Glycoconjugate Journal 01/2015; 32(1-2). DOI:10.1007/s10719-014-9572-4 · 1.95 Impact Factor
  • Source
    [Show abstract] [Hide abstract]
    ABSTRACT: In addition to alterations concerning the expression of oncogenes and onco-suppressors, melanoma is characterized by the presence of distinctive gangliosides (sialic acid carrying glycosphingolipids). Gangliosides strongly control cell surface dynamics and signaling; therefore, it could be assumed that these alterations are linked to modifications of cell behavior acquired by the tumor. On these bases, this work investigated the correlations between melanoma cell ganglioside metabolism profiles and the biological features of the tumor and the survival of patients.
    BMC Cancer 08/2014; 14(1):560. DOI:10.1186/1471-2407-14-560 · 3.32 Impact Factor
  • Source
    [Show abstract] [Hide abstract]
    ABSTRACT: Aims: Mitochondrial Ca<sup>2+</sup> homeostasis is crucial for balancing cell survival and death. The recent discovery of the molecular identity of the mitochondrial Ca<sup>2+</sup> uniporter pore (MCU) opens new possibilities for applying genetic approaches to study mitochondrial Ca<sup>2+</sup> regulation in various cell types including cardiac myocytes. Basal tyrosine phosphorylation of MCU was reported from mass spectroscopy of human and mouse tissues, but the signaling pathways that regulate mitochondrial Ca<sup>2+</sup> entry through post-translational modifications of MCU are completely unknown. Therefore, we investigated α<sub>1</sub>-adrenergic-mediated signal transduction of MCU post-translational modification and function in cardiac cells. Results: α<sub>1</sub>-adrenoceptor (α<sub>1</sub>-AR) signaling translocated activated proline-rich tyrosine kinase 2 (Pyk2) from cytosol to mitochondrial matrix and accelerates mitochondrial Ca<sup>2+</sup> uptake via Pyk2-dependent MCU phosphorylation and tetrametric MCU channel pore formation. Moreover, we found that α<sub>1</sub>-AR stimulation increases reactive oxygen species (ROS) production at mitochondria, mitochondrial permeability transition pore (mPTP) activity, and initiates apoptotic signaling via Pyk2-dependent MCU activation and mitochondrial Ca<sup>2+</sup> overload. Innovation: Our data indicates that inhibition of α<sub>1</sub>-AR-Pyk2-MCU signaling represents a potential novel therapeutic target to limit or prevent mitochondrial Ca<sup>2+</sup> overload, oxidative stress, mitochondrial injury, and myocardial death during pathophysiological conditions where chronic adrenergic stimulation is present. Conclusion: The α<sub>1</sub>-AR-Pyk2 dependent tyrosine phosphorylation of the MCU regulates mitochondrial Ca<sup>2+</sup> entry and apoptosis in cardiac cells.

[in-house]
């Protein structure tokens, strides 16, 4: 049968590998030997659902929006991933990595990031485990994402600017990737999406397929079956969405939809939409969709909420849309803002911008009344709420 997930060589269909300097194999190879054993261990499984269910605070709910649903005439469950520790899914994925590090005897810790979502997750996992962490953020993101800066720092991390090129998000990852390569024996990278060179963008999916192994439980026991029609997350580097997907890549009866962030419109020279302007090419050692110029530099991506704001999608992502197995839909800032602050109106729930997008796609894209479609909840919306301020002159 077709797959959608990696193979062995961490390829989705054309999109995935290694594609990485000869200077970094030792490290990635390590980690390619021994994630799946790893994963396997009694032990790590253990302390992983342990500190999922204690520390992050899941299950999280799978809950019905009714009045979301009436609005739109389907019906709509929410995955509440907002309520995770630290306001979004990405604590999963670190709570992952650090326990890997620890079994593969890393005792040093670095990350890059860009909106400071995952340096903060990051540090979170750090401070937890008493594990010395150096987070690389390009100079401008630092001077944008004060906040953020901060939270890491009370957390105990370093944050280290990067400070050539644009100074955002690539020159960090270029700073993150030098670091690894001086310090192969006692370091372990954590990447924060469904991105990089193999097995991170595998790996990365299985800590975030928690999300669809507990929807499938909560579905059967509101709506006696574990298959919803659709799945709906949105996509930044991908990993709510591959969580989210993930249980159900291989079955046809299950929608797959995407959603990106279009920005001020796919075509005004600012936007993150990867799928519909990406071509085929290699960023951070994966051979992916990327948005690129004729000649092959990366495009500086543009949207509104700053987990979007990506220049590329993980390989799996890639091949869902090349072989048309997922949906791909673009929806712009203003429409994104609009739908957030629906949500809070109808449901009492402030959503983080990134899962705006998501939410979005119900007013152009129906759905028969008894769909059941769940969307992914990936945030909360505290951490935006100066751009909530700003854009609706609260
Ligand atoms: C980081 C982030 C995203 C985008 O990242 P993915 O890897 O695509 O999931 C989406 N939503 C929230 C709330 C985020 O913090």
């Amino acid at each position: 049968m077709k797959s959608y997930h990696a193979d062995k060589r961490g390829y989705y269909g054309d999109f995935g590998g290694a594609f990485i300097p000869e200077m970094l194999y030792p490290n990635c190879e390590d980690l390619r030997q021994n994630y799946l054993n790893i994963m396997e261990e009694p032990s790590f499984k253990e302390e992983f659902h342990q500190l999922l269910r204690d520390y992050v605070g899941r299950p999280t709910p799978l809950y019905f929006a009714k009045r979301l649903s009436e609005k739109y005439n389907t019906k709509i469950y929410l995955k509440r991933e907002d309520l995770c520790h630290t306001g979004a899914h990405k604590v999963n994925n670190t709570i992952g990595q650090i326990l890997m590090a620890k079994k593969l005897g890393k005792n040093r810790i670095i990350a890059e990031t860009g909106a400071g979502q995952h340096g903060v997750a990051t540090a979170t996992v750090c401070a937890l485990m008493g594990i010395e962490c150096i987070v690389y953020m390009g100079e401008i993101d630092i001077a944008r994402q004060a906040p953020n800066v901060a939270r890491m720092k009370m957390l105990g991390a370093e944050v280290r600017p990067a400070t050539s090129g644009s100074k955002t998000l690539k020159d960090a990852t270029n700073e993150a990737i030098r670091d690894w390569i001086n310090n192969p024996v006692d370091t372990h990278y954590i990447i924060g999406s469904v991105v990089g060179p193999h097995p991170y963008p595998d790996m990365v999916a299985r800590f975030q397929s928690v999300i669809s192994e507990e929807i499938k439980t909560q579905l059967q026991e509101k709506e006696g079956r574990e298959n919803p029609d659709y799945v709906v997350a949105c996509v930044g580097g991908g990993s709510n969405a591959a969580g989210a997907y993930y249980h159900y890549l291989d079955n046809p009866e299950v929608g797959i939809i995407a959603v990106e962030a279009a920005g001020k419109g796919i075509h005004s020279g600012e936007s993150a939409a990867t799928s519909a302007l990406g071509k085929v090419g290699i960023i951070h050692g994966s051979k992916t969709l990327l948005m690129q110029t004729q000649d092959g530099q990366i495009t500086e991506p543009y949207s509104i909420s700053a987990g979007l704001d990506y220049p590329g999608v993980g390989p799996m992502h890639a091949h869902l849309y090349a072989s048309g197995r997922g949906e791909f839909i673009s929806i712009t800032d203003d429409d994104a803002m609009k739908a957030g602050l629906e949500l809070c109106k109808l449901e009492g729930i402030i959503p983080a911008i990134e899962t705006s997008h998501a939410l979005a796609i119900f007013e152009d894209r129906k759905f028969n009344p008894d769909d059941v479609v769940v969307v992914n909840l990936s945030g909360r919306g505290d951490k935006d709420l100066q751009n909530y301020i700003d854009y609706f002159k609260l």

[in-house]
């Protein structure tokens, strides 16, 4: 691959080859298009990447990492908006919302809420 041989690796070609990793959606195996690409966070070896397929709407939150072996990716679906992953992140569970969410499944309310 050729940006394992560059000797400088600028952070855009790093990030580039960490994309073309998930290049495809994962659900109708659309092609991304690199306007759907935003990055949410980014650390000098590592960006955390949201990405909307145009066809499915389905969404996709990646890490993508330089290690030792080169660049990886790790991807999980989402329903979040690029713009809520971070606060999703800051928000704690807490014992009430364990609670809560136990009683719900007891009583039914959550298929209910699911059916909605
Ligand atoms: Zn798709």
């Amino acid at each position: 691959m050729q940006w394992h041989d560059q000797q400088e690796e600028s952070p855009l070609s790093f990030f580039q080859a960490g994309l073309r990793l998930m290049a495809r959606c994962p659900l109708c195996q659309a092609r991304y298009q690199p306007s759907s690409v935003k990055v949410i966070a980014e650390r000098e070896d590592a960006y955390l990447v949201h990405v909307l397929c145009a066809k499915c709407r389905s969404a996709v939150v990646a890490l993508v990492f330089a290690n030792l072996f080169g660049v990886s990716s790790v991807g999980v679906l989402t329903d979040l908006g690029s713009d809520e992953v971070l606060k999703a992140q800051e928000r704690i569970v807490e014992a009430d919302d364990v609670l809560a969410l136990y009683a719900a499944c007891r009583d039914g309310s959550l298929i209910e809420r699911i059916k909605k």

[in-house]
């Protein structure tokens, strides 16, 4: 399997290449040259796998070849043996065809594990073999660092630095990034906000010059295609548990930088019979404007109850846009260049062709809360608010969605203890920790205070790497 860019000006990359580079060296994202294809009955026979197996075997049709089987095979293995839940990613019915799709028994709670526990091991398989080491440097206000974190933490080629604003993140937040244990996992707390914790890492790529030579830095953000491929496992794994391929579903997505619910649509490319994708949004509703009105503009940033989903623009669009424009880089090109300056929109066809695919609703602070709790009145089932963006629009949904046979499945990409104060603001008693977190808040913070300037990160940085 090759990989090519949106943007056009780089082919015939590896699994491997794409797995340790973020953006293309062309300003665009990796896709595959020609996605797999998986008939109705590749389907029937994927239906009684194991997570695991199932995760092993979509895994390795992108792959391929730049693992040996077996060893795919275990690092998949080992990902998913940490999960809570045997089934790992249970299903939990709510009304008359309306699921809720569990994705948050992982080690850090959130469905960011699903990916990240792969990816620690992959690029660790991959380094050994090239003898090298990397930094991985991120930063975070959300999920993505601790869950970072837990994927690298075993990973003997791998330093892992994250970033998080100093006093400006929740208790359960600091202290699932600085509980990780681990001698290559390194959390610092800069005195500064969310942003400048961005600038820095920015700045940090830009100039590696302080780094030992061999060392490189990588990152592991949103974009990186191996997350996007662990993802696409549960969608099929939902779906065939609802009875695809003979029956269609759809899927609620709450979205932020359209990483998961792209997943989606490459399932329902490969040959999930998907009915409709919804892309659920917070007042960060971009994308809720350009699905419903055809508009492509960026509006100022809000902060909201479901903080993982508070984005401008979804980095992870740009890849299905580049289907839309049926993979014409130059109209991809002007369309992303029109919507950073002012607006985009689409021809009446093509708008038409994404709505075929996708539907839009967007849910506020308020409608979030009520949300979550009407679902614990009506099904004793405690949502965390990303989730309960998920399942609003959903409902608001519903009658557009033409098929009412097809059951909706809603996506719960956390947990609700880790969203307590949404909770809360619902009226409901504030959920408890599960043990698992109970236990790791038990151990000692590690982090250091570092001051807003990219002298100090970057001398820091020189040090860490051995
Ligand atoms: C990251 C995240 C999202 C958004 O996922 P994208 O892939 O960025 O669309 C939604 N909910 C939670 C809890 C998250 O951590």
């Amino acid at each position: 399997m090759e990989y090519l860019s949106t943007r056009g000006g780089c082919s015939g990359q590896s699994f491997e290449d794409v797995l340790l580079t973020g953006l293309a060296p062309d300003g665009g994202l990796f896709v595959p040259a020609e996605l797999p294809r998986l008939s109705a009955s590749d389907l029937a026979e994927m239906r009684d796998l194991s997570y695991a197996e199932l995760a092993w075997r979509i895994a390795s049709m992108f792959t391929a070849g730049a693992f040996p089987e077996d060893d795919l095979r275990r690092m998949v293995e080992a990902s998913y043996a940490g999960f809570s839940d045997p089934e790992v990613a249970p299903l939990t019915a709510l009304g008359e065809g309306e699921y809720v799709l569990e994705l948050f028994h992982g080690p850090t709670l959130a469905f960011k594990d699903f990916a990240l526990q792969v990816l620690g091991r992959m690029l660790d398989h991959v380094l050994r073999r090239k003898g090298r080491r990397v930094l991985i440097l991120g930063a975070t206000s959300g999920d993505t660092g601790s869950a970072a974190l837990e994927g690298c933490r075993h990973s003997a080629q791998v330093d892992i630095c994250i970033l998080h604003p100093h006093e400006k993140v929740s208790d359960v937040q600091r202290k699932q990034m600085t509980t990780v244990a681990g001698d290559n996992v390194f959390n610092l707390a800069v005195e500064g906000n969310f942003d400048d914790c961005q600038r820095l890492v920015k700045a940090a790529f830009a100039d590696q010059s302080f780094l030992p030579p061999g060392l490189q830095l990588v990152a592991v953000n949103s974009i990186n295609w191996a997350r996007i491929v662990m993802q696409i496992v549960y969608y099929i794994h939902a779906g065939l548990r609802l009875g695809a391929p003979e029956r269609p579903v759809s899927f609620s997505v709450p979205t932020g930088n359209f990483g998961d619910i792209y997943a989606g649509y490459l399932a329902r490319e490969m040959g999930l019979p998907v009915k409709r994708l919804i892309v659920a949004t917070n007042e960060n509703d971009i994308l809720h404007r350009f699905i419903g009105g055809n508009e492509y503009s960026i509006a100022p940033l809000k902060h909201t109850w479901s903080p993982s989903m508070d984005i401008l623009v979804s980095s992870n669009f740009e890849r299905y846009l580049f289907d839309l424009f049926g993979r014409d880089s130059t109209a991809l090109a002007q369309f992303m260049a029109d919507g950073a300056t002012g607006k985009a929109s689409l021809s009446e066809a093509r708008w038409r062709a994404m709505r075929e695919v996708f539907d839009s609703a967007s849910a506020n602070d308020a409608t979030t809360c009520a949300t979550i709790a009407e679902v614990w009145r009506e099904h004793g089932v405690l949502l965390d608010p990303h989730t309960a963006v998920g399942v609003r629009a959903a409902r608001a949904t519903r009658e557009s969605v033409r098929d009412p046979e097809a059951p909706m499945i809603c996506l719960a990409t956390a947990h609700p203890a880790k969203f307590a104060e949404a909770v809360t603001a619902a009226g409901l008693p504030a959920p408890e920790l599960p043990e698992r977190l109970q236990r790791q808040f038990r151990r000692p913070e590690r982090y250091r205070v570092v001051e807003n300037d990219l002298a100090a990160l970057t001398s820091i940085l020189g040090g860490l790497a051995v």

Antioxidants & Redox Signaling 05/2014; DOI:10.1089/ars.2013.5394 · 7.67 Impact Factor